When you are as close as you safely dare, sardines are cast out and you wait until the next set builds, whether a fish is hooked or the baits are waiting to be bitten, when it's time to run, you run. Back off yoru drag or put it in freespool and you leave your baits.....or hooked fish behind. As much as 200 yards away you wait in deeper water, waiting for the next opportunity.
Whether a big boat or panga, you've got to time it just right. White water and boats of any size don't mix and more than one rig has been broken up on the beach, caught behind the bar of an exceptionally large set that starts to turn white further out than any of the rest.
side story.....About 12 years ago I convinced Danny, captain of the Spanish Fly, then on the Bob Cat a 32 blackfin, to anchor up at one of these river mouths and fish for snook by heavy chumming, dead and live chum, then catching them on live sardines......kind of like we would fish for drum in NC. These river mouths are THE river mouths where the world record snook come from and on two different occassions we have caught double header 30 pound snook. The potential was there for a "momickin".....that's Down East for an occassion when things are really messed up...... We were hoping for a momickin on the snook, but it turned out that we nearly got momicked. After about 15 minutes on anchor outside the breakers, chunking hard, we get a bite, then another, then Danny starts screaming in Spanish and the mates disappear, up on the bow getting that anchor up before a huge set starts to crest a hundred yards in front of us.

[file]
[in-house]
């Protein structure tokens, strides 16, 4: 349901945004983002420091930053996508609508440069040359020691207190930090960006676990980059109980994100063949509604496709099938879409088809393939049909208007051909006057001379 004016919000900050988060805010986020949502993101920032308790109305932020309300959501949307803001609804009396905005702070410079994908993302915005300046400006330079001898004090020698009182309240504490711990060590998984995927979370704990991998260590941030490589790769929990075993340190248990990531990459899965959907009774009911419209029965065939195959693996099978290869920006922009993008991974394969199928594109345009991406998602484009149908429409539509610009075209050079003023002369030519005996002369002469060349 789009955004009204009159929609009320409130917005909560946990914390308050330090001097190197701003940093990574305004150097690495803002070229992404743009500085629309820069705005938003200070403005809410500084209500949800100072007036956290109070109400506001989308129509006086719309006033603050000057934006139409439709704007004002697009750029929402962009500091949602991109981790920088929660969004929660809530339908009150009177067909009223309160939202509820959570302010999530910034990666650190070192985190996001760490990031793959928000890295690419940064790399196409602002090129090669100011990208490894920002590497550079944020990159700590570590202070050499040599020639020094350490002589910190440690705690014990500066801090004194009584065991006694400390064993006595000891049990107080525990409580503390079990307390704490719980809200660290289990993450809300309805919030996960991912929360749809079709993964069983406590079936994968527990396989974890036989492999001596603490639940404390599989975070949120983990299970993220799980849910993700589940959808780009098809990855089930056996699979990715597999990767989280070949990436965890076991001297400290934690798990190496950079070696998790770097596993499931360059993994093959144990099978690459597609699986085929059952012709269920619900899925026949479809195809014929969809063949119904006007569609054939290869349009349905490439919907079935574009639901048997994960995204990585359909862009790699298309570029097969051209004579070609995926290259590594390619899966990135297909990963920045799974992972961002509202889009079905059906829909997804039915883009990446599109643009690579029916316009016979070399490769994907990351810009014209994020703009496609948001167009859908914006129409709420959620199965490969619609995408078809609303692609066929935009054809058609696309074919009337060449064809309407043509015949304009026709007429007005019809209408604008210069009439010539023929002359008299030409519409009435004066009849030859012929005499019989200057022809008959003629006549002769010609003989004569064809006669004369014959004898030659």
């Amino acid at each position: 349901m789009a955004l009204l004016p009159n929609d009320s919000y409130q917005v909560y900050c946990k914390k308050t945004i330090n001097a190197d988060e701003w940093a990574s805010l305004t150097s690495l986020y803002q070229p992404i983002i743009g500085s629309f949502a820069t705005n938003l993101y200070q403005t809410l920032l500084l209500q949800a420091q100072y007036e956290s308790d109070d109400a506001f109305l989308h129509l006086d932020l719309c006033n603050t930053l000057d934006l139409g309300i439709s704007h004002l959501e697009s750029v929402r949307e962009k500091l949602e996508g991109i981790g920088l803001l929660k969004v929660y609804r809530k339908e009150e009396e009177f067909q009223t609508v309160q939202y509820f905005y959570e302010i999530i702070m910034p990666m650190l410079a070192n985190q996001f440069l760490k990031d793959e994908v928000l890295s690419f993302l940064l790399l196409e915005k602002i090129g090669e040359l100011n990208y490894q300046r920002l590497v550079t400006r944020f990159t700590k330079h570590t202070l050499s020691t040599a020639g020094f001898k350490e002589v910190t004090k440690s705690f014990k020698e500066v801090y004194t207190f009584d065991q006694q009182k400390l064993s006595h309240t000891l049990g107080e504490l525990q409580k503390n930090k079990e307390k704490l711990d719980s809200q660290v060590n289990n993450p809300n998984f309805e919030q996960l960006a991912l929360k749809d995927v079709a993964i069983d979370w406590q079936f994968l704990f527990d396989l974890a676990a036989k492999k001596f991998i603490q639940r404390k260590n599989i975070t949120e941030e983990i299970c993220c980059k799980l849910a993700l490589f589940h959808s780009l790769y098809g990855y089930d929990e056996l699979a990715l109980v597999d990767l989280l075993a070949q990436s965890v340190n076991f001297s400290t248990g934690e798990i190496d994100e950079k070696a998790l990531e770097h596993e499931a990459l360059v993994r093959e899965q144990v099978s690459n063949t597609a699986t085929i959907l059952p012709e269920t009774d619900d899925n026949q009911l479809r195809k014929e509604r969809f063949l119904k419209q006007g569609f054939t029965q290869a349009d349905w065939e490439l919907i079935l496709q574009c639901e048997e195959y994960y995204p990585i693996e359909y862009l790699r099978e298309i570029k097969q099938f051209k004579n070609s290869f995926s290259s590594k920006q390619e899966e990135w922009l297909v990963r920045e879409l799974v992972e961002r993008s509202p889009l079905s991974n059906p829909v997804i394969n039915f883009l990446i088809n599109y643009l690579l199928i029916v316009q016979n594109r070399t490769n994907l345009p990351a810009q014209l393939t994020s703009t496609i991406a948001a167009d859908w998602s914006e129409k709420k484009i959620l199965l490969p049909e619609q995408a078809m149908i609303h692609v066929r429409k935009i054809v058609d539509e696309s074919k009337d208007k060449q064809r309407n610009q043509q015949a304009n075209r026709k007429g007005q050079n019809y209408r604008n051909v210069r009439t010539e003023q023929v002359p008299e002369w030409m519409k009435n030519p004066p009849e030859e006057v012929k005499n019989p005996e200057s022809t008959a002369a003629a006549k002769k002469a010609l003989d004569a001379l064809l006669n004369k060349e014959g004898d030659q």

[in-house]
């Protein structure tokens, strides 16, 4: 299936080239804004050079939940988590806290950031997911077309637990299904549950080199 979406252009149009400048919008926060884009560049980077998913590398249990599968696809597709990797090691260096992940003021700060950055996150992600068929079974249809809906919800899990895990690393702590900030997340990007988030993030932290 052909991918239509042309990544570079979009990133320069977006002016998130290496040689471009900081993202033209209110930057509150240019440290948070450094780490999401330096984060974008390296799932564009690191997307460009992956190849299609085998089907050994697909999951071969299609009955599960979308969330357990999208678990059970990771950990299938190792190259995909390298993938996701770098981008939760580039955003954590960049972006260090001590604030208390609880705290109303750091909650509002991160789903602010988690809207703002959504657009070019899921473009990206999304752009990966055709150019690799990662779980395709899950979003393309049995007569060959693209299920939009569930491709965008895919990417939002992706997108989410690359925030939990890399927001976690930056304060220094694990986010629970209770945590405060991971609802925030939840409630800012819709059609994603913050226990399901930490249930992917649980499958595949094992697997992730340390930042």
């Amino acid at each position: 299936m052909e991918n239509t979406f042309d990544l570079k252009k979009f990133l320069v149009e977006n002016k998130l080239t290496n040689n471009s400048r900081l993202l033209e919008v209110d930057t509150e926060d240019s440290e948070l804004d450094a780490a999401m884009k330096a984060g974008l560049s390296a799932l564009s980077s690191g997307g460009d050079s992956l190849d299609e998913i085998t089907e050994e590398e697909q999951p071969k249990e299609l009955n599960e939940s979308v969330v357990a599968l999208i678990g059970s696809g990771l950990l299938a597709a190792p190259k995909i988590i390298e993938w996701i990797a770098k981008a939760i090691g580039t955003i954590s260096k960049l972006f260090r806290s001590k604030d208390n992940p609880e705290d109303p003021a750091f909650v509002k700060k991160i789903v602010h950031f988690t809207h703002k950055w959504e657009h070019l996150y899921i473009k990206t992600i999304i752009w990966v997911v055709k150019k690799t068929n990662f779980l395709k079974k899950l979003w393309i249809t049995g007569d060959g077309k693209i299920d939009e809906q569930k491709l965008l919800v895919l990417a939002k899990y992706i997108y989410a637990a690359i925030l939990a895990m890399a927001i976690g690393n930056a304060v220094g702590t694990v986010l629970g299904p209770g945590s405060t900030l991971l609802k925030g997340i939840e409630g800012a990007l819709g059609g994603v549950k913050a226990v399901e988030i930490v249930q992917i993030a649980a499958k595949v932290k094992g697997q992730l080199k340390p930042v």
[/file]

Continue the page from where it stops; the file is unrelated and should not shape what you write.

Yesterday at 4:30 am, Anna and I picked up Raul and headed to Parrita to fish from the beach with the locals.....who are taking their fair share of monster snook from the beach using handlines, twirling rapalas or bucktails around their heads to build up speed and launch them past the breakers, they retrieve and fight fish by wrapping the line on yoyo spools about as wide as your hand and the diameter of a 3 lit Coke bottle.
After stops to the bakery and pissbreaks we arrive at the beach just as the sun crests the mountains behind Quepos. About a dozen fishermen were chest deep in the water, half with yoyo's and half with long spinning outfits similar to mine....one of them was bowed over. Another fisherman was already packed up and heading home, walking towards us with 20 pound cubera snapper over his shoulder.
Snook fishermen are a lot like trout fishermen. Word about a really good bite gets out after it's all over with......which is what I found out yesterday. By the time I made it into the water, half the fishermen were out, reminiscing about how good it was last week and lamenting that they only got a few bites today..... at daylight.....while we were at the bakery.
No snook, but nice day at the beach......at least we didn't get eaten by a croc or bull shark.....the hazzards of fishing from the beach.